The Visual CV: Matthew Sweet picks the greatest hits of a German-Austrian film-maker whose style is all his own...
From INTELLIGENT LIFE magazine, November/December 2012
1992 Benny’s Video (above)
There’s a feeling that goes with watching a Michael Haneke picture. It’s like someone piping chilled water into your intestines. This early work opens with fuzzy footage of a pig taking the slaughterman’s bolt, and worse is to follow: the teenage protagonist invites a girl round, switches on his camcorder and makes an abattoir of his parents’ house. It’s a species of horror film, but one that refuses to indulge the audience with a moment of catharsis. Haneke’s eye sees a world in the grip of a moral ice age—and, shockingly, Benny’s parents seem as glaciated as their son.
1994 71 Fragments of a Chronology of Chance
Haneke is a master of contemporary cinema. Possibly the master. Looks like Christopher Lee—toweringly tall, burning eyes, greying mane, voice like an antique bassoon. This is a portrait of the random victims of a teenage gunman, who shares Benny’s glassy disengagement. Haneke’s themes blaze forth: isolation, violence, the queasy desires stirred and fed by the moving image. Self-plagiarism? Nein. Fidelity to the defining anxieties of our age.
1997 Funny Games
A lakeside holiday home, a spoilt bourgeois family, two smirking young men who turn up to borrow a box of eggs—but whose real intention is butchery. This was my first exposure to Haneke: it felt like provocation. Father is tortured; mother is forced to strip at gunpoint; their little boy suffers a shotgun execution. And when the tables seem to turn, Haneke freezes the film and tells us what we’re thinking—that it would be good to see these murderers murdered. And he’s right. Suddenly, brilliantly, he has questioned every thrill-in-the-dark that cinema has ever offered.
2000 Code Unknown
That freeze-frame in “Funny Games” made audiences catch their breath—and made Juliette Binoche pick up the phone to beg for a part in Haneke’s bleak universe. He cast her as an actress taking on a faintly Hitchcockian role in a film-within-the-film (her big scene involves a child and a rooftop swimming pool). He played her unseen, unreasonable director himself. I once asked him if he had treated Binoche more graciously than his alter ego. “Obviously I can be unpleasant,” he said. “But if something doesn’t work in the film, you can’t always make it work by being nice to people.” Whatever he did, I’m glad he did it.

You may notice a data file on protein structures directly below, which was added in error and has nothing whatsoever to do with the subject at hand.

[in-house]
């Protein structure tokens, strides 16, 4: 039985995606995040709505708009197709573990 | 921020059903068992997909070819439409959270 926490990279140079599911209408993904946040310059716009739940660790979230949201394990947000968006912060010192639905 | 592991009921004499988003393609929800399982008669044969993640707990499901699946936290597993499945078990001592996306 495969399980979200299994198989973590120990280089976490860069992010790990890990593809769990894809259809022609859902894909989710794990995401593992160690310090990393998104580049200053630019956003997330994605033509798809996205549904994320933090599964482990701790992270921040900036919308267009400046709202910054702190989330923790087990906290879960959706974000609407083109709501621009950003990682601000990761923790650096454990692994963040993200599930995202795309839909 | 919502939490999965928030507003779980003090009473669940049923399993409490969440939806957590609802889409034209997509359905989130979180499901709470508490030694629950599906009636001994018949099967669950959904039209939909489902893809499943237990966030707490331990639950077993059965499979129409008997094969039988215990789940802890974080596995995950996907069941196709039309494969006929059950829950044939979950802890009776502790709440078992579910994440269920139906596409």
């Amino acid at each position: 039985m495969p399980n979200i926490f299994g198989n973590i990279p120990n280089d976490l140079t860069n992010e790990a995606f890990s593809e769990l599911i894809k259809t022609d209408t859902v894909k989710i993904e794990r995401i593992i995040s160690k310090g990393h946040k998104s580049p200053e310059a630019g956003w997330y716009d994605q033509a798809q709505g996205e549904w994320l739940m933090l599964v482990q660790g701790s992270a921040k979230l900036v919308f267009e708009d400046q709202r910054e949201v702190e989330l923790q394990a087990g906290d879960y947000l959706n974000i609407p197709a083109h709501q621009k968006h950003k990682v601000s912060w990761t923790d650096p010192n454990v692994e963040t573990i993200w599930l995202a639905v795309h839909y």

2001 The PianoTeacher
Schubert and sadomasochism are the keynotes: Isabelle Huppert is the instrument Haneke uses to communicate them. Here she is, on the edge of a bath, hitching her skirt and taking a razor blade to herself, improving her aim with a mirror. Or here, slipping shards of glass into the pocket of a pupil for whom she has conceived a romantic jealousy. It’s a razor-sharp portrait of a disordered mind, but there’s something broader too—the suggestion that all human relationships have a comparable narrative of power and submission.
Textbook Haneke: a wealthy Haneke couple (Binoche and Daniel Auteuil) endure a skin-crawling Haneke nightmare (surveillance tapes of their cosy home, popped carefully through the letterbox). The last shot also follows a pattern—daringly long and slow. And it may be the finest thing Haneke has done. We see a school. Suddenly we notice—or miss—a familiar figure sitting on the steps. The image justifies the title, and says that this is a film that will never yield its secrets.
2009 The White Ribbon
We visited places like this on the arm of Ingmar Bergman: a tight-knit Lutheran community just before the Great War—a wooden church, vegetable plots, a doctor, a pastor, a presiding squire. Bergman, though, was nostalgic for that pre-war sunshine. Haneke sees a world already in conflict. His village, shot in cheerless monochrome, is haunted by some mysterious agency that sets tripwires, kidnaps children, ensures that tell-tales never reach the police station. The film won Haneke his first Palme d’Or: he should have had something carved from darker materials.
The winter wind still blows through Haneke’s second Palme d’Or winner—an essay about dying. But it is his warmest picture so far. When a stroke fells a piano teacher (Emmanuelle Riva), her bookish husband (Jean-Louis Trintignant) promises to cope. Here are two legends, veterans of films by Truffaut, Resnais and Chabrol, giving the performances of their careers. But it is Haneke’s cool gaze that makes this possible. Utterly unsentimental, unflinching and truthful.
Amour opens in Britain Nov 16th
Matthew Sweet presents "Night Waves" on BBC Radio 3. He is the author of "The West End Front"